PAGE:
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ARS Home » Southeast Area » Gainesville, Florida » Center for Medical, Agricultural and Veterinary Entomology » Imported Fire Ant and Household Insects Research » Research » Publications at this Location » Publication #95026


item Focks, Dana
item Brenner, Richard
item Hayes, Jack
item Daniels, Eric

Submitted to: Journal of American Society for Tropical Medicine and Hygiene
Publication Type: Peer Reviewed Journal
Publication Acceptance Date: 10/29/1999
Publication Date: N/A
Citation: N/A

Interpretive Summary: Dengue and Dengue Hemorrhagic Fever are serious viral diseases of humans living in the tropics. It is transmitted from person to person through the bite of Aedes aegypti mosquitoes which breed in and around houses in water-holding containers such as laundry sinks, drums, flower vases, and discarded tires and trash. Because there is no vaccine, attempting to control dengue has always involved insecticide sprays or clean-up campaign aimed at reducing the number of mosquito-producing containers. Eliminating the threat of this disease has always been expensive and difficult because no one knew where or when mosquito populations within a city were high enough to be dangerous. USDA-ARS Scientists working at the Center for Medical, Agricultural and Veterinary Entomology in Gainesville, Florida have used computer simulation models that they developed earlier to make estimates of just how many Ae. aegypti pupae are necessary to allow transmission. The results of this paper will help dengue and mosquito control personnel to determine the risk of dengue using the simple survey. Also, the results may help scientists predict the consequences of expected climate change.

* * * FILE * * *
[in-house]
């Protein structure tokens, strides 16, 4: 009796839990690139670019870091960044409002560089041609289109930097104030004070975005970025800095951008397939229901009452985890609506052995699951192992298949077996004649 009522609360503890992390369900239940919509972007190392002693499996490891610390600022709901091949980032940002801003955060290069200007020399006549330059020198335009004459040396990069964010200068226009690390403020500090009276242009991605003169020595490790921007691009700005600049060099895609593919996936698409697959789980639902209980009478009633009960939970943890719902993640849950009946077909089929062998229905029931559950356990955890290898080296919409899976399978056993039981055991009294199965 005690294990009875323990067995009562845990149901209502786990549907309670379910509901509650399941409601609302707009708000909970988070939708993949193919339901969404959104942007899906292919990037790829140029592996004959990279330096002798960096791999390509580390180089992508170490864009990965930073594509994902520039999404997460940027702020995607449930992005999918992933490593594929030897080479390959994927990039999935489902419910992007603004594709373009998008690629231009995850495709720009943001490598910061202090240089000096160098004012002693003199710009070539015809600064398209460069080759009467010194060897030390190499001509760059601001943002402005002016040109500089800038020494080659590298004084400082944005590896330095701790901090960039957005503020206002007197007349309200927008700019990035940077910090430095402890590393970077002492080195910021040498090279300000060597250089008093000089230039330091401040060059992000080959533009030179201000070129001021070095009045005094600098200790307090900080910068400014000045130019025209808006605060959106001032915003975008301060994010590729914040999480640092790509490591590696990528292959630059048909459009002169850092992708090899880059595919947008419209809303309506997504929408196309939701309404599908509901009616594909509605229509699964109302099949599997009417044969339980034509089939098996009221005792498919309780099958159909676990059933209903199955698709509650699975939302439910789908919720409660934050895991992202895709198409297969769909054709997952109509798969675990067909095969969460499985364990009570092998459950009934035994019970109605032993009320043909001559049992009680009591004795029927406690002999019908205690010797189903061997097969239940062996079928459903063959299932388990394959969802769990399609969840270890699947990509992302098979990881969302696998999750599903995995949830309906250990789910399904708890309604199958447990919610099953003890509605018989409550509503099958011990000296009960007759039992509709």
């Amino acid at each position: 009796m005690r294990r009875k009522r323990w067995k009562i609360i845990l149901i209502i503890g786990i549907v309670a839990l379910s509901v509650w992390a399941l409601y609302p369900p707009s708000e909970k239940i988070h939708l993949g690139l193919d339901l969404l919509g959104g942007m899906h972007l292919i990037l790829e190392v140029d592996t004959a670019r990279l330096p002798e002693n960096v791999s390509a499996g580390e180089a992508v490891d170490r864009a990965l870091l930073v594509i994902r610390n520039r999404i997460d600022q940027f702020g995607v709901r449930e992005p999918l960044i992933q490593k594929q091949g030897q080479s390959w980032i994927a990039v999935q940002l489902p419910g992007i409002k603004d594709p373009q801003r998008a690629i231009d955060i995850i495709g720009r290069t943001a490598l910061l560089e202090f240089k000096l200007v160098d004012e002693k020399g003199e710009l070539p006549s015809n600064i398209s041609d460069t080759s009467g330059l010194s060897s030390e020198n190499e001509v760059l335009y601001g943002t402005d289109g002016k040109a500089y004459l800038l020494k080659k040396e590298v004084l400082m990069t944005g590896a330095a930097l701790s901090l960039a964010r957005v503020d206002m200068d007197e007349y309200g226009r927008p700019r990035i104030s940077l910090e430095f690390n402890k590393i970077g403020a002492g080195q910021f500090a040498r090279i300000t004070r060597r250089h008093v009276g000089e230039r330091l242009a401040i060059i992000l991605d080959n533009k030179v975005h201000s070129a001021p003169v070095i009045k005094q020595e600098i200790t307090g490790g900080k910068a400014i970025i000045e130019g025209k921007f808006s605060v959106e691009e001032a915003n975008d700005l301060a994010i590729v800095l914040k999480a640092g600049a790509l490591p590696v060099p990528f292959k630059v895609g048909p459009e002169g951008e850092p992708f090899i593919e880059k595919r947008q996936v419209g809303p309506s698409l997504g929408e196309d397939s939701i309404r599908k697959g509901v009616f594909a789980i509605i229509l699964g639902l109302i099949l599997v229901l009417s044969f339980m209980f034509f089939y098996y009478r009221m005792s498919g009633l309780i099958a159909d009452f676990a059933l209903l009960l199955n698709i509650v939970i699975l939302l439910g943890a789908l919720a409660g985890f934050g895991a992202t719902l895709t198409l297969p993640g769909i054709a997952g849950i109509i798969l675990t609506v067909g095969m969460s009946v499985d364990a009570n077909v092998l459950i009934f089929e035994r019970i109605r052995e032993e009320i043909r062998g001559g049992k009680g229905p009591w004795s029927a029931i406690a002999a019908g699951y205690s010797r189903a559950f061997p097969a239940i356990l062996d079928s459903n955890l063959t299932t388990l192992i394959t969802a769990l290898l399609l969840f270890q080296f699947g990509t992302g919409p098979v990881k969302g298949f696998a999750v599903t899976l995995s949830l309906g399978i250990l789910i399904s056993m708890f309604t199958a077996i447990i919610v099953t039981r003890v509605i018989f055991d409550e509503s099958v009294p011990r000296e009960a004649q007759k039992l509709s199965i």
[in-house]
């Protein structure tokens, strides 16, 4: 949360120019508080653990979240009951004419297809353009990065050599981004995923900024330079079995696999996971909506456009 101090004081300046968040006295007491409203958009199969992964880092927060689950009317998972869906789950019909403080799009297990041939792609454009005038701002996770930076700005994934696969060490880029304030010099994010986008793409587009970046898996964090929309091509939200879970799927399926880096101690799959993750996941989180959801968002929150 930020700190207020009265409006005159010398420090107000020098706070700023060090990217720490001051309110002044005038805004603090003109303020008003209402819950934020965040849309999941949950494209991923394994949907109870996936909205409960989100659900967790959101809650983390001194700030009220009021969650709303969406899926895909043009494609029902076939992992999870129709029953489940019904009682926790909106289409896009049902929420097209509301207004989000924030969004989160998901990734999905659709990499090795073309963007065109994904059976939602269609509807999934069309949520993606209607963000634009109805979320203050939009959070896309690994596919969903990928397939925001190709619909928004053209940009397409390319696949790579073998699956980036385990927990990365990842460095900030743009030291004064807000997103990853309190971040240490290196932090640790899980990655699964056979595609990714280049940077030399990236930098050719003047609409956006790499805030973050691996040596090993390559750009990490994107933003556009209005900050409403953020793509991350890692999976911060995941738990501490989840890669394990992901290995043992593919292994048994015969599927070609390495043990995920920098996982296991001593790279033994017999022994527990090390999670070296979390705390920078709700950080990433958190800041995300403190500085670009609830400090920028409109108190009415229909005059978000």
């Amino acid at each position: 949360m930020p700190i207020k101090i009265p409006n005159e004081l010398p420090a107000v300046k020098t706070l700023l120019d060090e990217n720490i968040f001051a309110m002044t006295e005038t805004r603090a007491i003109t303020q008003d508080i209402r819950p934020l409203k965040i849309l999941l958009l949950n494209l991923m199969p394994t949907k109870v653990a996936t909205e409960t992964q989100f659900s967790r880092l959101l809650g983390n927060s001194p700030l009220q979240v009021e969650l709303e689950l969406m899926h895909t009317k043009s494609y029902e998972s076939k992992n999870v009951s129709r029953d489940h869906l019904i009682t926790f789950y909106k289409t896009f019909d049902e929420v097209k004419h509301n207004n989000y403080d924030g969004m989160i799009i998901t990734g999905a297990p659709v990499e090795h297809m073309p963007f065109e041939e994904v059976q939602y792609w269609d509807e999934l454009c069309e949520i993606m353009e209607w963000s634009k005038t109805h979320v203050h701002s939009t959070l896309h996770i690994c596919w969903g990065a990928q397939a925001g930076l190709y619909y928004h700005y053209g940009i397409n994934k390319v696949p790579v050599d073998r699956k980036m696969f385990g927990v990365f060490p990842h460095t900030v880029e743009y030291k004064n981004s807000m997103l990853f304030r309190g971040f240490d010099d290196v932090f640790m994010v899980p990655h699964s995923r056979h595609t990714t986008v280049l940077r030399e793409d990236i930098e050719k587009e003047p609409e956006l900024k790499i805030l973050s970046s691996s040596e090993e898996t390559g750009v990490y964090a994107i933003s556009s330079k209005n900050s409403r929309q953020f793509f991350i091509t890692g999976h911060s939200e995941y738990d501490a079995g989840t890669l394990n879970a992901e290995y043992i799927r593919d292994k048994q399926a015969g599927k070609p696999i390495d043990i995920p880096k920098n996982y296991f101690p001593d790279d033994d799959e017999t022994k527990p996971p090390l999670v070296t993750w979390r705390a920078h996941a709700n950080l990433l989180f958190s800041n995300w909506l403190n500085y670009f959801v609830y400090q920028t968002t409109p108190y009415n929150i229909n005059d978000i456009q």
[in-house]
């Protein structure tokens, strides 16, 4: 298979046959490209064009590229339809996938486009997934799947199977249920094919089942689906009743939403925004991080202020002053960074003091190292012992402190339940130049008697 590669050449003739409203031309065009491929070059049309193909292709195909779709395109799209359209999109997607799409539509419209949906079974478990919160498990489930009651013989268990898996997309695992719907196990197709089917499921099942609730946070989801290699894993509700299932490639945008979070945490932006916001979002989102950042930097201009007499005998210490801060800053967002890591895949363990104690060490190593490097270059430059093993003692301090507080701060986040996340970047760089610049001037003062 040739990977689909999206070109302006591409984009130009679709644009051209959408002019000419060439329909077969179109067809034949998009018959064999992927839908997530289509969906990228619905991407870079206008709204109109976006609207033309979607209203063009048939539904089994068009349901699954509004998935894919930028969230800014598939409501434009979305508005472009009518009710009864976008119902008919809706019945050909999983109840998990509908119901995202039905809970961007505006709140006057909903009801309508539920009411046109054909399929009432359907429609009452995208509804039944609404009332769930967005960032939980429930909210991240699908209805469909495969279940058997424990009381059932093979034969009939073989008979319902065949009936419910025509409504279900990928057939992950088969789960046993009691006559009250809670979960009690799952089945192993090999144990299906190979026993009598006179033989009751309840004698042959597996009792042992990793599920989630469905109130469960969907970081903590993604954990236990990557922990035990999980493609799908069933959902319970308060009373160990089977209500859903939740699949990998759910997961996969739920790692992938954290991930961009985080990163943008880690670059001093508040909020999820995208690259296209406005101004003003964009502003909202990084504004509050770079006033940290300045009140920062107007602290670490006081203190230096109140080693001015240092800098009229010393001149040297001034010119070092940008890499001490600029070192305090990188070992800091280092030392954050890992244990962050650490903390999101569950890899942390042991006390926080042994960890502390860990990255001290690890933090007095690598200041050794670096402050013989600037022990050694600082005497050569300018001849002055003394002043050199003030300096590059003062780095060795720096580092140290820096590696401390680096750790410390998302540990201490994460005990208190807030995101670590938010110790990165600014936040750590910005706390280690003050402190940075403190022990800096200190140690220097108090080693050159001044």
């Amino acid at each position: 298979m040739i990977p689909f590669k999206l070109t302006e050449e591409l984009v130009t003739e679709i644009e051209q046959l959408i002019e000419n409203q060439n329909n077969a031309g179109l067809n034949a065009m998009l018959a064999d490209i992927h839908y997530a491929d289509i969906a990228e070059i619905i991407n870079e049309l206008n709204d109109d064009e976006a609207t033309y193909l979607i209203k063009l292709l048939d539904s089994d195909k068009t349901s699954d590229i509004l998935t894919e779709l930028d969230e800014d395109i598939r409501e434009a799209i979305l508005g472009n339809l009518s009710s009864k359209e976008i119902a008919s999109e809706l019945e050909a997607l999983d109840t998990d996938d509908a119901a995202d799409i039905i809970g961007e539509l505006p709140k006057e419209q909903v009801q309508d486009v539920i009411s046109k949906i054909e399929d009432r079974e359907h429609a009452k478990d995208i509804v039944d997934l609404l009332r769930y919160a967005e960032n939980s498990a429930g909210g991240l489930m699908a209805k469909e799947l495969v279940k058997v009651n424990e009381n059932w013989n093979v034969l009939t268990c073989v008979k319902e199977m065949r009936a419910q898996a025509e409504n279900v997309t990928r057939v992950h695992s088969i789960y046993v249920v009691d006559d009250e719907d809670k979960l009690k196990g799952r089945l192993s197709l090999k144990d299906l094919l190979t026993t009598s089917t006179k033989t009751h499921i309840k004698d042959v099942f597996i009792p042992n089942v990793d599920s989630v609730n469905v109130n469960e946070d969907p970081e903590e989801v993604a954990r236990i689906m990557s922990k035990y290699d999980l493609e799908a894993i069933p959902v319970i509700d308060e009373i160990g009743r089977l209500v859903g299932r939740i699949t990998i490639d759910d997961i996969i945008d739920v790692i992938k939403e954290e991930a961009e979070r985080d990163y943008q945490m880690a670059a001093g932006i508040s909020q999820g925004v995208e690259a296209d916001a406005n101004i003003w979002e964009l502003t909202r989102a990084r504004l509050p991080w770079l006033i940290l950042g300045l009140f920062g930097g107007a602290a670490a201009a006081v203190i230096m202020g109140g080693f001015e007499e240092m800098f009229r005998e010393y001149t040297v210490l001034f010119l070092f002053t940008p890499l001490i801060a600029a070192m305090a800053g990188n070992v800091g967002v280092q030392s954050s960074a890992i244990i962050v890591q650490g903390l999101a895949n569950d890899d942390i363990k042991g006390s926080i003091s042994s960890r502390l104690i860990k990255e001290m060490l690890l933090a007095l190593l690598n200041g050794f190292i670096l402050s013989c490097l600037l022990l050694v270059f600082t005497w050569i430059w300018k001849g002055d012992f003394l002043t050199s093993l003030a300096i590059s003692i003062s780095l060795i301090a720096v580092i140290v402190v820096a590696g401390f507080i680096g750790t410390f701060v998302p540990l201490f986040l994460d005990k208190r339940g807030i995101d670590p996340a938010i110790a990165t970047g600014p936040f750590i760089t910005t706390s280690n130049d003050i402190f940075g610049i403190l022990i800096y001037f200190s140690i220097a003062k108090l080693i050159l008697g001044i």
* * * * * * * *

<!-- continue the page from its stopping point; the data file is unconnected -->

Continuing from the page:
Technical Abstract: The expense and ineffectiveness of insecticide aerosols to control dengue epidemics has led to suppression strategies based on eliminating larval breeding sites. With the notable but short-lived exceptions of Cuba and Singapore, these source reduction efforts have met with little documented success. The present work attempts to estimate transmission thresholds for dengue based on an easily-derived statistic, the standing crop of Aedes aegypti pupae per person in the environment. We have developed these thresholds for use in the assessment of risk of transmission and to provide targets for the actual degree of suppression required to prevent or eliminate transmission in source reduction programs. The notion of thresholds is based on two concepts: the mass action principal- the course of an epidemic is dependent on the rate of contact between susceptible hosts and infectious vectors, and threshold theory- the introduction of a few infectious individuals into a community of susceptibles will not give rise to an outbreak unless the density of vectors exceeds a certain critical level. We use validated transmission models to estimate thresholds as a function of levels of pre-existing antibody levels in human populations, ambient air temperatures, and size and frequency of viral introduction. From a control perspective, the results are not particularly encouraging. The ratio of Ae. aegypti pupae to human density has been observed to range between 0.4 and >60 in dengue-endemic or dengue- susceptible areas. However, threshold levels range, for example, between ca. 0.5 and 1.5 for ambient air temperatures of 28oC and initial seroprevalences of 0 to 67%. Surprisingly, the size of the viral introduction was not seen to be especially significant.